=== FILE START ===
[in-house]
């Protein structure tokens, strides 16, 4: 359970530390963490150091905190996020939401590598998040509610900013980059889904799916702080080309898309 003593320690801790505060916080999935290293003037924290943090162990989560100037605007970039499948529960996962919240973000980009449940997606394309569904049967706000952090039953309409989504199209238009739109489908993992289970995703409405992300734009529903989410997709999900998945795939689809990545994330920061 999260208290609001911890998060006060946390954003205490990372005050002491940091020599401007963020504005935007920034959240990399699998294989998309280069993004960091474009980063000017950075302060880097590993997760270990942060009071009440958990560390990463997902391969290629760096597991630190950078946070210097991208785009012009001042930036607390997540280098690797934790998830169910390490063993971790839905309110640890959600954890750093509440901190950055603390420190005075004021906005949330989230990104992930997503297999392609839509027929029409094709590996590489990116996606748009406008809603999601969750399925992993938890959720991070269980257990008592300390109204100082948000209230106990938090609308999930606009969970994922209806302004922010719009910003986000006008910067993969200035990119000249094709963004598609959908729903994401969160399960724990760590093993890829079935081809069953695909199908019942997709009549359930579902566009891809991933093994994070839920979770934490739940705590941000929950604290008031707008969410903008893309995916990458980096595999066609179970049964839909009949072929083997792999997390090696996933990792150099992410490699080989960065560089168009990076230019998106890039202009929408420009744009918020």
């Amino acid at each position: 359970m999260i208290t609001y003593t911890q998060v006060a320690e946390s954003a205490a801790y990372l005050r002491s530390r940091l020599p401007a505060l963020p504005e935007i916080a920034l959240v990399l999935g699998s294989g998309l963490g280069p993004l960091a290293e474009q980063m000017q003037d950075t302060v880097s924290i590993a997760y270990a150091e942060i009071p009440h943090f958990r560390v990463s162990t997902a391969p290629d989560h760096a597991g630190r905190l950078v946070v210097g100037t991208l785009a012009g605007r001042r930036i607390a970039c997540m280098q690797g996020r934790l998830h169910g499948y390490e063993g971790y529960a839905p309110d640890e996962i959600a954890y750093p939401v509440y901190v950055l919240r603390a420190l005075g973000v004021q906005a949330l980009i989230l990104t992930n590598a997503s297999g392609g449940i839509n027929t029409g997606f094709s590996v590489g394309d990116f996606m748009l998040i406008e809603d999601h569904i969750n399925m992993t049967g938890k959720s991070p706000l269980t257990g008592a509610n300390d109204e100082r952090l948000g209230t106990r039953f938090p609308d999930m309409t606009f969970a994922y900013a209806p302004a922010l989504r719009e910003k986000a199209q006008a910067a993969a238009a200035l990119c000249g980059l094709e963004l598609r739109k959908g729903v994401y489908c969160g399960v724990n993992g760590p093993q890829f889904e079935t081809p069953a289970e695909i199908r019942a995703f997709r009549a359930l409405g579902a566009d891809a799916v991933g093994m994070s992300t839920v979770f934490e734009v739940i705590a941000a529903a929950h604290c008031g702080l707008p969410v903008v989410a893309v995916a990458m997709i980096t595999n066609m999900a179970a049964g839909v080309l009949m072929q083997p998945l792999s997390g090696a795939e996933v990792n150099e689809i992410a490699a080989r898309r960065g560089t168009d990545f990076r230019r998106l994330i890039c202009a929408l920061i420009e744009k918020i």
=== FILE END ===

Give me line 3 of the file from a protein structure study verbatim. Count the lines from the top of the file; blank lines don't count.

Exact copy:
């Amino acid at each position: 359970m999260i208290t609001y003593t911890q998060v006060a320690e946390s954003a205490a801790y990372l005050r002491s530390r940091l020599p401007a505060l963020p504005e935007i916080a920034l959240v990399l999935g699998s294989g998309l963490g280069p993004l960091a290293e474009q980063m000017q003037d950075t302060v880097s924290i590993a997760y270990a150091e942060i009071p009440h943090f958990r560390v990463s162990t997902a391969p290629d989560h760096a597991g630190r905190l950078v946070v210097g100037t991208l785009a012009g605007r001042r930036i607390a970039c997540m280098q690797g996020r934790l998830h169910g499948y390490e063993g971790y529960a839905p309110d640890e996962i959600a954890y750093p939401v509440y901190v950055l919240r603390a420190l005075g973000v004021q906005a949330l980009i989230l990104t992930n590598a997503s297999g392609g449940i839509n027929t029409g997606f094709s590996v590489g394309d990116f996606m748009l998040i406008e809603d999601h569904i969750n399925m992993t049967g938890k959720s991070p706000l269980t257990g008592a509610n300390d109204e100082r952090l948000g209230t106990r039953f938090p609308d999930m309409t606009f969970a994922y900013a209806p302004a922010l989504r719009e910003k986000a199209q006008a910067a993969a238009a200035l990119c000249g980059l094709e963004l598609r739109k959908g729903v994401y489908c969160g399960v724990n993992g760590p093993q890829f889904e079935t081809p069953a289970e695909i199908r019942a995703f997709r009549a359930l409405g579902a566009d891809a799916v991933g093994m994070s992300t839920v979770f934490e734009v739940i705590a941000a529903a929950h604290c008031g702080l707008p969410v903008v989410a893309v995916a990458m997709i980096t595999n066609m999900a179970a049964g839909v080309l009949m072929q083997p998945l792999s997390g090696a795939e996933v990792n150099e689809i992410a490699a080989r898309r960065g560089t168009d990545f990076r230019r998106l994330i890039c202009a929408l920061i420009e744009k918020i």